For the next California governor, there’s plenty of advice on water issues:  “There’s going to be a new governor in California next year – and a host of challenges, both old and new, involving the state’s most vital natural resource, water.  So what should the next governor’s water priorities be?  That was one of the questions put to more than 150 participants during a wrap-up session at the end of the Water Education Foundation’s Sept. 20 Water Summit in Sacramento. … ”  Read more from Water Deeply here:  For the next California governor, there’s plenty of advice on water issues

How will California’s climate ambitions reshape food and agriculture?  ” … Brown has signed a number of bills spelling out how California might achieve its goal, including SB100, which commits the state to 100 percent carbon-free electricity by 2045, as well as a series of bills intended to increase the adoption of electric vehicles. But missing from the flurry of legislation are concrete plans for the future of food and agriculture.  California began investing in agricultural solutions to climate change four years ago, using revenue from the state’s cap and trade program. Since 2014, the state has spent more than $180 million on four climate-smart agriculture initiatives, permanently protecting nearly 80,000 acres of farmland, and funding 735 on-farm projects. It’s a good start: the on-farm projects alone are estimated to collectively eliminate 42 million metric tons of greenhouse gas emissions, while saving more than 28 billion gallons of water. … ”  Read more from the Civil Eats blog here:  How will California’s climate ambitions reshape food and agriculture? 

Trump questions report on climate change:  “President Trump expressed skepticism yesterday about a major U.N. report on climate change that warned of irreversible warming if the world fails to act immediately.  Trump said he wanted to know more about who wrote the report. He has been historically dismissive of climate science, calling it “bullshit” and a “hoax” before he was elected. More recently, he claimed that low temperatures disprove climate change.  “It was given to me. It was given to me,” Trump said of the report. “And I want to look at who drew it. You know, which group drew it. Because I can give you reports that are fabulous, and I can give you reports that aren’t so good. But I will be looking at it. Absolutely.” … ”  Read more from E&E News here:  Trump questions report on climate change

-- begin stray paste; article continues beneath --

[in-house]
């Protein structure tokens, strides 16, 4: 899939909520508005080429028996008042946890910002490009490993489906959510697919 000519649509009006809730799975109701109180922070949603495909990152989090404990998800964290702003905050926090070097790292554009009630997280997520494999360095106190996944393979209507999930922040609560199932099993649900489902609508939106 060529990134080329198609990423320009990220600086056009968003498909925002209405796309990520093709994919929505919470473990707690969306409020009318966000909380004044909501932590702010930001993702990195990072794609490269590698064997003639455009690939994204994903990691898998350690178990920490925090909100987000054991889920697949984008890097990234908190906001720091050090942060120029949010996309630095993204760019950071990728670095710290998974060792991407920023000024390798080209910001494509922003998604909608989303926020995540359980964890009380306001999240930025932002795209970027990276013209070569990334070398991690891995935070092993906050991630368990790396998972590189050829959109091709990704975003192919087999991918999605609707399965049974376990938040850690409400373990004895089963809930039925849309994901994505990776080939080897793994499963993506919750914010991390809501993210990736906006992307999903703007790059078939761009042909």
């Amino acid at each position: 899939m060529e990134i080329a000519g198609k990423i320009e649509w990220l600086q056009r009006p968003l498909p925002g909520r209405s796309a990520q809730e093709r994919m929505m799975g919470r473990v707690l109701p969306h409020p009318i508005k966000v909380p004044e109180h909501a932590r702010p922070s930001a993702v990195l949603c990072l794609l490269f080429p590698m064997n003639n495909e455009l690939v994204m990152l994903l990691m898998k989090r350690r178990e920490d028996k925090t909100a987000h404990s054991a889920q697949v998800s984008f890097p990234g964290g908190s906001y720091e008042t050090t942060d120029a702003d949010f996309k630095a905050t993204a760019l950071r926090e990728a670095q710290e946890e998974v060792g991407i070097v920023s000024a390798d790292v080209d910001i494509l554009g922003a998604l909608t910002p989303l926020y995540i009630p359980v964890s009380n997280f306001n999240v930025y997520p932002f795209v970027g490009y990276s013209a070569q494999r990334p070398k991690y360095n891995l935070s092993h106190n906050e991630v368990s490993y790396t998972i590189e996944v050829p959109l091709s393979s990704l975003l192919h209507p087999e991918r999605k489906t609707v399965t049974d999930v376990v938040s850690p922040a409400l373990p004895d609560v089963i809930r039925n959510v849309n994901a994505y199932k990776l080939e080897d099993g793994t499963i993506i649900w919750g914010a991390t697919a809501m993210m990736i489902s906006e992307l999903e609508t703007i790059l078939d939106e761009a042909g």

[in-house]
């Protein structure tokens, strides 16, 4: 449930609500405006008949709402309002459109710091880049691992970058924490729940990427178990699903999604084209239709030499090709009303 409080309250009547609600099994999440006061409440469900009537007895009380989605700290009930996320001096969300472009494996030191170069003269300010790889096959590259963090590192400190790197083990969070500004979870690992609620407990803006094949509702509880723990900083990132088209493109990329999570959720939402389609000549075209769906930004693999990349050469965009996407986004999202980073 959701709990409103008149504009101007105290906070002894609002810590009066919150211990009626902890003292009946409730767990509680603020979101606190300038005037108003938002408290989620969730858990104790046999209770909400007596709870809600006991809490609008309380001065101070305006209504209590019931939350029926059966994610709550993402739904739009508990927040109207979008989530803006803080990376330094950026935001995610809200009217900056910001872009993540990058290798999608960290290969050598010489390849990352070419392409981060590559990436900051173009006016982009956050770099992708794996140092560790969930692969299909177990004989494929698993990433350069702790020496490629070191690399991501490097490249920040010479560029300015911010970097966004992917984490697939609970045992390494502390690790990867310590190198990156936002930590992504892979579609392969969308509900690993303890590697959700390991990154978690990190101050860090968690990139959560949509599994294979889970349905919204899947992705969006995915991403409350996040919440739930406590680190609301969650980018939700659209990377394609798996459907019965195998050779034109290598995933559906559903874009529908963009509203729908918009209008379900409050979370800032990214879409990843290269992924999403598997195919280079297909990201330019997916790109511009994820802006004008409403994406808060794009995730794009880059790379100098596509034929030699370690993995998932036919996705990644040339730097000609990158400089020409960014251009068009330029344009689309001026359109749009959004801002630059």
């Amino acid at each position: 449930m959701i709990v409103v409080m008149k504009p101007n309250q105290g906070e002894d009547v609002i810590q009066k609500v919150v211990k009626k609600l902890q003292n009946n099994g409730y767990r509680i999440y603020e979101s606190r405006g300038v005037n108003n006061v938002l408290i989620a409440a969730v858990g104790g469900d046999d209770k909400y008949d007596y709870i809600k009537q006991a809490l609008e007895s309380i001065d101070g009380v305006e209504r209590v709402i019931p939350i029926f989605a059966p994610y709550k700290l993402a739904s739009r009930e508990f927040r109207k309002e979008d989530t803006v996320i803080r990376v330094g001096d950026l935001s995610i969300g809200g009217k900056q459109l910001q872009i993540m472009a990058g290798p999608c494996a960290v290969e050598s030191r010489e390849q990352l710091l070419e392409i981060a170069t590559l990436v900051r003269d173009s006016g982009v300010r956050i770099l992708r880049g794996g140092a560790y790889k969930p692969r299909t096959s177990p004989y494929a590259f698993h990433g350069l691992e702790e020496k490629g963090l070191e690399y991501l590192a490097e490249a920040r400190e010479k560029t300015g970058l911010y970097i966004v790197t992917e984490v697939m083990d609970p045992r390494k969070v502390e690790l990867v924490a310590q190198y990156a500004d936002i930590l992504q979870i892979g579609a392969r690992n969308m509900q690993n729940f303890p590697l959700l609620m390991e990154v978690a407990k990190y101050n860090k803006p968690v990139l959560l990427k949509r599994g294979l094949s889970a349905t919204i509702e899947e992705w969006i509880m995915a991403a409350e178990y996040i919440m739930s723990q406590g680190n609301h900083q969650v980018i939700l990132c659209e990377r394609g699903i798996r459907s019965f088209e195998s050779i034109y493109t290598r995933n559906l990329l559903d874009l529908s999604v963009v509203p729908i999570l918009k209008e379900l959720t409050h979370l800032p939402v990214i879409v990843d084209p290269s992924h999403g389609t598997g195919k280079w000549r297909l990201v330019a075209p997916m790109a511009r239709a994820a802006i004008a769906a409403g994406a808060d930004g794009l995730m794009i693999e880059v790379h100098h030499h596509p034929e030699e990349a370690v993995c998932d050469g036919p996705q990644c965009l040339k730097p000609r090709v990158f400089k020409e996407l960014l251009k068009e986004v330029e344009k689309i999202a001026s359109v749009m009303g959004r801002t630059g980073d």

In commentary today …

Dear Felicia, Your plan would hurt mountain counties too, says John Kingsbury:  He writes, “The State Water Resources Control Board is slated for a Nov. 7 vote on a Bay-Delta Water Quality Plan which would require 40 percent of unimpaired flows to remain in the rivers to purportedly revive chinook salmon through the Sacramento-San Joaquin Delta.  If the Board adopts the proposed Plan, it is with little to no regard for the impacts on the ecosystem of mountain counties and impacts on endangered aquatic plant and animal species, including endemic and migrating species that are already stressed by forest fires and drought. … ”  Read more from the Modesto Bee here:  Dear Felicia, Your plan would hurt mountain counties too

Johansson: ESA must work better for species, people:  “In California, battles over everything from spotted owls to delta smelt have reshaped rural communities and, sadly, have created tremendous conflict–all this with little to show in improvements for protected species.  This culture of conflict and lack of success is evidence that conservation is at a crossroads. We can either continue down the path of escalating conflict and seemingly endless cycles of listings and lawsuits, or we can take a long, hard look at what the past 45 years of implementing the Endangered Species Act can teach us as we strive to make the ESA work better.  The law can be better for species, whether listed or unlisted, and better for people, whether farmer or conservationist. There are three reasons this is the case. ... ”  Read more from Ag Alert here:  ESA must work better for species, people

In regional news and commentary today …